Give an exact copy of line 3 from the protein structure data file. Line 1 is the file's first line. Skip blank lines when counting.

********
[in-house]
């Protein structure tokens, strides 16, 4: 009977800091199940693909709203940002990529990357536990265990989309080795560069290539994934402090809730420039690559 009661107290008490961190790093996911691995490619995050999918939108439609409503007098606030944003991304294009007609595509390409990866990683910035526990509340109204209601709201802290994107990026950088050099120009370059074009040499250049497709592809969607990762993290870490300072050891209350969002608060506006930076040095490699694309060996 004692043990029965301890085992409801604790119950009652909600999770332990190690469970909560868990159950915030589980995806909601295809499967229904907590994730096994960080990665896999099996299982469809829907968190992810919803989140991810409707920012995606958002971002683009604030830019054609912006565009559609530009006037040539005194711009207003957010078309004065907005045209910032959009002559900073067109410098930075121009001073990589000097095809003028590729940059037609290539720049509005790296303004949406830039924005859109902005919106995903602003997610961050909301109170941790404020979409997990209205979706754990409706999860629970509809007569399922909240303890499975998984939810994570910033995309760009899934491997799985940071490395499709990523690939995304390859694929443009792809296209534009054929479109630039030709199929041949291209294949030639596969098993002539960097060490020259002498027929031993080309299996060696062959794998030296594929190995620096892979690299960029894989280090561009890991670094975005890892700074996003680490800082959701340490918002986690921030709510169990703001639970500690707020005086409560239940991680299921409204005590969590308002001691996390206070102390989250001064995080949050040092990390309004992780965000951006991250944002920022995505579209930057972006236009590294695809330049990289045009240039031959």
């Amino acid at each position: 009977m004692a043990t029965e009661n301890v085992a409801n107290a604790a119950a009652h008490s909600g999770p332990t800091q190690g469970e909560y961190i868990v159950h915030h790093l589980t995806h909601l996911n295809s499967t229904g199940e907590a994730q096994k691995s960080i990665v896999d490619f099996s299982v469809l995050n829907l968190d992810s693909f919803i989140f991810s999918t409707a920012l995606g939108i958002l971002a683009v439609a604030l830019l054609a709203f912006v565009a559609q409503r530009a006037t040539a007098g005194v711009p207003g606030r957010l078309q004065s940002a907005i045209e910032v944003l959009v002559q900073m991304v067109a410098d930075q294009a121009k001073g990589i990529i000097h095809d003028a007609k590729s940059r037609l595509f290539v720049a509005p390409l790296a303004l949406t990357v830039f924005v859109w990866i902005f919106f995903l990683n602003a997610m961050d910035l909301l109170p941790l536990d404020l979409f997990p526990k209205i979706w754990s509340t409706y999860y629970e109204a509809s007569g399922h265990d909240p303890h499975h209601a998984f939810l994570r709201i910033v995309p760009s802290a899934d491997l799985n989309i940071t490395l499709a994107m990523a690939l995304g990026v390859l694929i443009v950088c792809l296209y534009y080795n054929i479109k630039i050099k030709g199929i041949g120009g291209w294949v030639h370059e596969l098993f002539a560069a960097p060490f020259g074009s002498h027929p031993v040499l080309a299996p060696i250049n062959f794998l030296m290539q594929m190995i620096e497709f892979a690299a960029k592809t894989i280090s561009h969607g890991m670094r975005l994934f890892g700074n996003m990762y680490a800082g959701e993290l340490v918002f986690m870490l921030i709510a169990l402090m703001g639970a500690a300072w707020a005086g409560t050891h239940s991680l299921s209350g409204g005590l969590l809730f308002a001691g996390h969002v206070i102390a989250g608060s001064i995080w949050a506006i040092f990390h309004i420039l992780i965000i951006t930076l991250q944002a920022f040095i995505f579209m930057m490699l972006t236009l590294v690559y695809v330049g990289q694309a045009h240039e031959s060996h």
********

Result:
């Amino acid at each position: 009977m004692a043990t029965e009661n301890v085992a409801n107290a604790a119950a009652h008490s909600g999770p332990t800091q190690g469970e909560y961190i868990v159950h915030h790093l589980t995806h909601l996911n295809s499967t229904g199940e907590a994730q096994k691995s960080i990665v896999d490619f099996s299982v469809l995050n829907l968190d992810s693909f919803i989140f991810s999918t409707a920012l995606g939108i958002l971002a683009v439609a604030l830019l054609a709203f912006v565009a559609q409503r530009a006037t040539a007098g005194v711009p207003g606030r957010l078309q004065s940002a907005i045209e910032v944003l959009v002559q900073m991304v067109a410098d930075q294009a121009k001073g990589i990529i000097h095809d003028a007609k590729s940059r037609l595509f290539v720049a509005p390409l790296a303004l949406t990357v830039f924005v859109w990866i902005f919106f995903l990683n602003a997610m961050d910035l909301l109170p941790l536990d404020l979409f997990p526990k209205i979706w754990s509340t409706y999860y629970e109204a509809s007569g399922h265990d909240p303890h499975h209601a998984f939810l994570r709201i910033v995309p760009s802290a899934d491997l799985n989309i940071t490395l499709a994107m990523a690939l995304g990026v390859l694929i443009v950088c792809l296209y534009y080795n054929i479109k630039i050099k030709g199929i041949g120009g291209w294949v030639h370059e596969l098993f002539a560069a960097p060490f020259g074009s002498h027929p031993v040499l080309a299996p060696i250049n062959f794998l030296m290539q594929m190995i620096e497709f892979a690299a960029k592809t894989i280090s561009h969607g890991m670094r975005l994934f890892g700074n996003m990762y680490a800082g959701e993290l340490v918002f986690m870490l921030i709510a169990l402090m703001g639970a500690a300072w707020a005086g409560t050891h239940s991680l299921s209350g409204g005590l969590l809730f308002a001691g996390h969002v206070i102390a989250g608060s001064i995080w949050a506006i040092f990390h309004i420039l992780i965000i951006t930076l991250q944002a920022f040095i995505f579209m930057m490699l972006t236009l590294v690559y695809v330049g990289q694309a045009h240039e031959s060996h």